Universities across the country are signing a pledge to end the use of Non-Disclosure Agreements (NDAs) to silence victims of sexual assault. The pledge is backed by the Government Department of Education and a number of MPs. Historically, NDAs have been used by companies to keep certain information confidential in the form of a contract. Acas, the Advisory, Conciliation and Arbitration Service which works with employees and employers to resolve workplace grievances, has issued guidance on the use of NDAs in the employment relationship. Acas’s guidance is clear that NDAs cannot be used to stop someone from reporting discrimination or sexual harassment at work or to the police. However, it has come to light that universities have been using NDAs to stop students from speaking about sexual assaults connected with their university.
However, not all universities have signed the pledge. The ‘Not On My Campus’ Instagram page evidences that only 28% of UK universities have signed. The page urges university students to write to their institution’s Chancellors, sharing the ‘build trust not silence’ message. Given that 62% of students have experienced sexual violence at university, it is clear that this is a widespread issue. Surely universities should be helping their students rather than silencing them, yet with nearly a third of universities using these NDAs, this seems unlikely.
So why are universities using NDAs? In many cases, universities have used the agreements to protect their reputation. at the expense of negative effects on the students involved. The BBC interviewed an anonymous student who was thanked by her university for not ‘ruining’ her assaulter’s life. After suing the university and receiving £1,000 in compensation, she was made to sign an NDA. She explained that the way her university treated her was far worse than the assault itself. The silencing of victims, even with compensation, can cause feelings of shame and in turn, negatively impact their mental health. Sexual assault is already a huge trauma, without the added legal obligation to ‘keep quiet’. Acas’s guidance on NDAs implores employers to think about whether it is best to address an issue head on rather than trying to cover it up, and to never use NDAs routinely. It seems that universities should take note of this guidance and only use such agreements in rare circumstances, where sexual assault is not the issue to be kept confidential.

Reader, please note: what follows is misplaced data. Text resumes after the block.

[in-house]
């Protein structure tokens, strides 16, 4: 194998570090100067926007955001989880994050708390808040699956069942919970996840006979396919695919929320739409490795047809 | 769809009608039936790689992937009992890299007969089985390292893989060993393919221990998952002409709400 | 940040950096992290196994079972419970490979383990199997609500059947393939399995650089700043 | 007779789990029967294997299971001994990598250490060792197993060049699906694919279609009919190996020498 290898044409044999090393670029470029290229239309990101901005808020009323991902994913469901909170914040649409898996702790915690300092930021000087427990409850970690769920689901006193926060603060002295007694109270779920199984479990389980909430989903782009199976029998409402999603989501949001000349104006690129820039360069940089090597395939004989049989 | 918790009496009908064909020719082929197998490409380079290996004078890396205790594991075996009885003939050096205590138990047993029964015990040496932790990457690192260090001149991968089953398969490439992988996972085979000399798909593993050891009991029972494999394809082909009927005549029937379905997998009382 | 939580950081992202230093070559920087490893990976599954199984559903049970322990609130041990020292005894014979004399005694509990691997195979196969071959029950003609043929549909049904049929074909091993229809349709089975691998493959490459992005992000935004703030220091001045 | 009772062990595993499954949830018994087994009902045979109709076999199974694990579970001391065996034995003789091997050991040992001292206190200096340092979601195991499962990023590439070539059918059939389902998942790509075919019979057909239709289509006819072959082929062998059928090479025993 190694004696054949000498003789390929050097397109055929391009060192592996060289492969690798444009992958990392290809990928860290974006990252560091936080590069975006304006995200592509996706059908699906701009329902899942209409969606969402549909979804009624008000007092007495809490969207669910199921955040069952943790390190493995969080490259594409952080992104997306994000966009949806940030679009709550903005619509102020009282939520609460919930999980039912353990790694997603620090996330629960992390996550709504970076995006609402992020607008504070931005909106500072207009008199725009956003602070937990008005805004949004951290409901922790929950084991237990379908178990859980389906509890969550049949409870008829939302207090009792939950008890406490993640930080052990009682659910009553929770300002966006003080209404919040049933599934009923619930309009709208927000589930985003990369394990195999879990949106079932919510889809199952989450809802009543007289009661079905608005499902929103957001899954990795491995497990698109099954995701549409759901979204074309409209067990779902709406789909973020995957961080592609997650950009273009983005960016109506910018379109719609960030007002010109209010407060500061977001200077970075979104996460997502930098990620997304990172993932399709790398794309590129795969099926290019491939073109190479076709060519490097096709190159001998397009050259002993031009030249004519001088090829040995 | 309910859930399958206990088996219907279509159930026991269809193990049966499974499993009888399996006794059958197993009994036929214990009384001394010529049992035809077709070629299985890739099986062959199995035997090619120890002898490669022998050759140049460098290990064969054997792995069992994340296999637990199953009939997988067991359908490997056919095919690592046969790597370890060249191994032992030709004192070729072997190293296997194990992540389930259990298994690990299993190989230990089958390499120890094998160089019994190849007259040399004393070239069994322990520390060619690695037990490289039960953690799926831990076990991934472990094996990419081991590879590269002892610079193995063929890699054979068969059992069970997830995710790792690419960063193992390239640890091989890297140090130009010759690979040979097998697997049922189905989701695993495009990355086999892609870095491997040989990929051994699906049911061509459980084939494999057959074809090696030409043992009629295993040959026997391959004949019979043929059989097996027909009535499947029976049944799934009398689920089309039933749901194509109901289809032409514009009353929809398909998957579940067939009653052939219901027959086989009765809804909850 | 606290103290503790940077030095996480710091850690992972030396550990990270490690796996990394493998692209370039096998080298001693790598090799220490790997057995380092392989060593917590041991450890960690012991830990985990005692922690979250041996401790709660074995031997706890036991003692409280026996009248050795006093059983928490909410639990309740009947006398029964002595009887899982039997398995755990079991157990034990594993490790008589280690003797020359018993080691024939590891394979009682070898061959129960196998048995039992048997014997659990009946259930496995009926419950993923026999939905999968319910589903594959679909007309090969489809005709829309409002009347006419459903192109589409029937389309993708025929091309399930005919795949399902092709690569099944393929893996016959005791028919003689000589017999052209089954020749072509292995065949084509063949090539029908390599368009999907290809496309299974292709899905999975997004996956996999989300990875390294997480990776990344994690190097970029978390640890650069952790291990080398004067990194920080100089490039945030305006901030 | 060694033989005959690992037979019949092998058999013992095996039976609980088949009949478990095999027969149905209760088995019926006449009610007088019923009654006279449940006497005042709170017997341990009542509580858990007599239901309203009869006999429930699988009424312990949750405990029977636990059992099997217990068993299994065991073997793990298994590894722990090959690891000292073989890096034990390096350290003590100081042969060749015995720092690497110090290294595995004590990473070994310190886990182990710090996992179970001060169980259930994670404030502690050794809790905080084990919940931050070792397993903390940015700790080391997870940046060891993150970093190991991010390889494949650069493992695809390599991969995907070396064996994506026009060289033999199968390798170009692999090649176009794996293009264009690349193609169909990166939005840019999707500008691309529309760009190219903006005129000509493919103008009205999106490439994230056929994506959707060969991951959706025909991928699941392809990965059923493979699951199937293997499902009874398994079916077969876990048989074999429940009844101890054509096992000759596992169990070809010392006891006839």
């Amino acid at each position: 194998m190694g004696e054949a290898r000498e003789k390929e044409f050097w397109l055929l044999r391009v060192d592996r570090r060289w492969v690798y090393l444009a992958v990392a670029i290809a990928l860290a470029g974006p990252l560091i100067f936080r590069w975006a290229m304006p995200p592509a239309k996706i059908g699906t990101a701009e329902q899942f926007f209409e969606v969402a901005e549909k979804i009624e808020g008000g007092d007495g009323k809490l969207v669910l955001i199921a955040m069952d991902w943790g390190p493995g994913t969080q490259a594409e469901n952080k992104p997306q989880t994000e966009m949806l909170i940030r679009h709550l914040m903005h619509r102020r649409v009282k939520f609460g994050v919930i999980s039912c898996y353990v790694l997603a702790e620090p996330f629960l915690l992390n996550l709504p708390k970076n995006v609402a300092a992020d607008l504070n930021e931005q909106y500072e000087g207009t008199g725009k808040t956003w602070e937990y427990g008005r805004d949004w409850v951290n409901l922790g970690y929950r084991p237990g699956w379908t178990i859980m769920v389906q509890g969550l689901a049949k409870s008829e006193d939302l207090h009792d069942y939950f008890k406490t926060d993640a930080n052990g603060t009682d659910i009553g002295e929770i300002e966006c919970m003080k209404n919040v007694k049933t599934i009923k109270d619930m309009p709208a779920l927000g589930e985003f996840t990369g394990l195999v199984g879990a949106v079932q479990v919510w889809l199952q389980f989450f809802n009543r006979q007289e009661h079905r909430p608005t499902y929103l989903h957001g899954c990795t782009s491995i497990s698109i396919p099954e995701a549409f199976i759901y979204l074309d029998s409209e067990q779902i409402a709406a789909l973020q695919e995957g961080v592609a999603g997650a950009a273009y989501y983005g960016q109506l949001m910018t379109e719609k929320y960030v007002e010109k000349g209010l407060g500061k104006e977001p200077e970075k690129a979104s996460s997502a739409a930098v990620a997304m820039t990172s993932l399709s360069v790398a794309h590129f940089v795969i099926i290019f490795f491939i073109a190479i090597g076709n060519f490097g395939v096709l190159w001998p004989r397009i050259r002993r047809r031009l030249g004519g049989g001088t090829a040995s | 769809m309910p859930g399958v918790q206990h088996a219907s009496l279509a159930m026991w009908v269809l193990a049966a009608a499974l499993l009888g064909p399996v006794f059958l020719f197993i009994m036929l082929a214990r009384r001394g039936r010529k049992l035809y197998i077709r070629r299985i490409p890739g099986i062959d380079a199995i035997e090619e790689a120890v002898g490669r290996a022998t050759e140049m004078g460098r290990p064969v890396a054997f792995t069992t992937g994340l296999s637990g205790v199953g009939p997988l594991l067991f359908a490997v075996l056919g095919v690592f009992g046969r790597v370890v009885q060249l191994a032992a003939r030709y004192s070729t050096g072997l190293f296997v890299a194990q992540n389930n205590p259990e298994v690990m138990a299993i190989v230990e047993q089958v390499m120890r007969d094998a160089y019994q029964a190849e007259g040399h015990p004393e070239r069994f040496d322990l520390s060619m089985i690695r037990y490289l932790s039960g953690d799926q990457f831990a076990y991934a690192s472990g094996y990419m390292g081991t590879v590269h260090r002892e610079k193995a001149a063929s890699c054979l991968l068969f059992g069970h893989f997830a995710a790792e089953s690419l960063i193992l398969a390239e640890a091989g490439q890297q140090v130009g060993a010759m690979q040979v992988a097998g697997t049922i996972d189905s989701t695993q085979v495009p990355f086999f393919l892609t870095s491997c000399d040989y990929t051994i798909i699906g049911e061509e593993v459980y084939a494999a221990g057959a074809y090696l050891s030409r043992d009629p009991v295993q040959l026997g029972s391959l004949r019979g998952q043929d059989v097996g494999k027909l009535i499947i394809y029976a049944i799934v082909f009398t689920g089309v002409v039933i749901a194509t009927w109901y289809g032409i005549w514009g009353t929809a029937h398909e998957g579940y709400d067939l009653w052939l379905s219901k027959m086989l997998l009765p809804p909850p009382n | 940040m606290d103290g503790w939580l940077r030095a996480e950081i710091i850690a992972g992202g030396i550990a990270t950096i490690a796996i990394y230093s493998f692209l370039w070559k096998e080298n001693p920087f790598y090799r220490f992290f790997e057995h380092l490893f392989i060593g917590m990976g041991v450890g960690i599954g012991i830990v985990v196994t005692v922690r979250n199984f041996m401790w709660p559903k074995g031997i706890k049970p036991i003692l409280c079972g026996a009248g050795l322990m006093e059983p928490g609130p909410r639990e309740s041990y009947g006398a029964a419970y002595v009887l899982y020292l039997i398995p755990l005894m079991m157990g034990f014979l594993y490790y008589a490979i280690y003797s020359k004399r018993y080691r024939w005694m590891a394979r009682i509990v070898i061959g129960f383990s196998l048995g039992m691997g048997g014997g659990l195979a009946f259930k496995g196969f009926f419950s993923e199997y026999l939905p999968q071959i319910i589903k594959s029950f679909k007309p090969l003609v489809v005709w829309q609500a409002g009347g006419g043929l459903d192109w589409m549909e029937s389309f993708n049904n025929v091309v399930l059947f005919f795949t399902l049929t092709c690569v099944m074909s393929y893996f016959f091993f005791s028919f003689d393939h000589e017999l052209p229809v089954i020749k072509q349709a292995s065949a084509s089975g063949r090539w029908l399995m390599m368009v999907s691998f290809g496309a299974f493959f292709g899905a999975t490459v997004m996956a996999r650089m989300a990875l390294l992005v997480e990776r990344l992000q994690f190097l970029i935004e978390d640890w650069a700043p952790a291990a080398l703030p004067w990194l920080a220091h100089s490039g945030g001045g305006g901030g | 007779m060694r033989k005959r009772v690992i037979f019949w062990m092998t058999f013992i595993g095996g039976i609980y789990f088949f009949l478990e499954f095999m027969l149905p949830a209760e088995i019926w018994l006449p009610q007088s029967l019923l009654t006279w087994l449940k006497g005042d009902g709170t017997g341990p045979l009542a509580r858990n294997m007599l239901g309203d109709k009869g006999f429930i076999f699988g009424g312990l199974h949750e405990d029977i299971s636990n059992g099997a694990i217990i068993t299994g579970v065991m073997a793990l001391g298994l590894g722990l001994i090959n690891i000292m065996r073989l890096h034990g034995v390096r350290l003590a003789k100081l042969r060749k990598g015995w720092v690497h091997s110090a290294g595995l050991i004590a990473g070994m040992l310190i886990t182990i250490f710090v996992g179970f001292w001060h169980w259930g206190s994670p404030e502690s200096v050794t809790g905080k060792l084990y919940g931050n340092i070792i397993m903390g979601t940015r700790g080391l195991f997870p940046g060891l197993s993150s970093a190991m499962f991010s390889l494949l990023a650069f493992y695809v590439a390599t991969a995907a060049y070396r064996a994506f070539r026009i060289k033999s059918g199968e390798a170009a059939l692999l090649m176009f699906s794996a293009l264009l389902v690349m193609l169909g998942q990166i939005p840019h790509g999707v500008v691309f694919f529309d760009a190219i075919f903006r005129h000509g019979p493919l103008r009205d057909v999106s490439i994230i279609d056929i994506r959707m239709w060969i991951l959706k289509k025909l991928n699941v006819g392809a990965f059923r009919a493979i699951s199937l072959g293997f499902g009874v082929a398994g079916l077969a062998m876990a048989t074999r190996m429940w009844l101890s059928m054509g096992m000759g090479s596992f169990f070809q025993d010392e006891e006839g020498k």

Michelle Donelan, the Minister for Higher and Further Education, has stated that NDAs should not be used in this way and has written to Vice Chancellors of numerous universities to plead her case. Although some universities are taking action, it will not be enough until all universities have made this pledge, and victims are no longer silenced by the institutions that are supposed to protect them.
If you are a past or present university student, we strongly encourage you to contact your Vice Chancellor and implore them to take action and sign the pledge. – No student should have to suffer at the hands the university designed to support them. What makes this issue so poignant is that the debate surrounding the inappropriate use of NDAs is taking place against the backdrop of a rising student mental health crisis.